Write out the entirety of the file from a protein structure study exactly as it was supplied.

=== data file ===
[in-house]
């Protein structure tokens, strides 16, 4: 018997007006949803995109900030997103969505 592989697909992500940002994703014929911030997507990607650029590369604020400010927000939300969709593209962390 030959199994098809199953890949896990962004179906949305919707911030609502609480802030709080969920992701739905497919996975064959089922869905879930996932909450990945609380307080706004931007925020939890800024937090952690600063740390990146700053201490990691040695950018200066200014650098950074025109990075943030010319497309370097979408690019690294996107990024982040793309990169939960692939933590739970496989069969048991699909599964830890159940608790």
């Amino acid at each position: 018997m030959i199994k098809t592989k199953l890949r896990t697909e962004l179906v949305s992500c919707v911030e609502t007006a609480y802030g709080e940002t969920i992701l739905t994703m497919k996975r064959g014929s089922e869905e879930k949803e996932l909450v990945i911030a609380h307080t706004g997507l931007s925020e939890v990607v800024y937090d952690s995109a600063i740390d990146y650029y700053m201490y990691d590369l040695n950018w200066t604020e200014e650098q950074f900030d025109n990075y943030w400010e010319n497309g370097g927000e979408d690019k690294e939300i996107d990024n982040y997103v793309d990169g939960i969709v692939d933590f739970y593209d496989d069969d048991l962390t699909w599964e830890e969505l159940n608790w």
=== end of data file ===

[in-house]
């Protein structure tokens, strides 16, 4: 018997007006949803995109900030997103969505 592989697909992500940002994703014929911030997507990607650029590369604020400010927000939300969709593209962390 030959199994098809199953890949896990962004179906949305919707911030609502609480802030709080969920992701739905497919996975064959089922869905879930996932909450990945609380307080706004931007925020939890800024937090952690600063740390990146700053201490990691040695950018200066200014650098950074025109990075943030010319497309370097979408690019690294996107990024982040793309990169939960692939933590739970496989069969048991699909599964830890159940608790």
């Amino acid at each position: 018997m030959i199994k098809t592989k199953l890949r896990t697909e962004l179906v949305s992500c919707v911030e609502t007006a609480y802030g709080e940002t969920i992701l739905t994703m497919k996975r064959g014929s089922e869905e879930k949803e996932l909450v990945i911030a609380h307080t706004g997507l931007s925020e939890v990607v800024y937090d952690s995109a600063i740390d990146y650029y700053m201490y990691d590369l040695n950018w200066t604020e200014e650098q950074f900030d025109n990075y943030w400010e010319n497309g370097g927000e979408d690019k690294e939300i996107d990024n982040y997103v793309d990169g939960i969709v692939d933590f739970y593209d496989d069969d048991l962390t699909w599964e830890e969505l159940n608790w």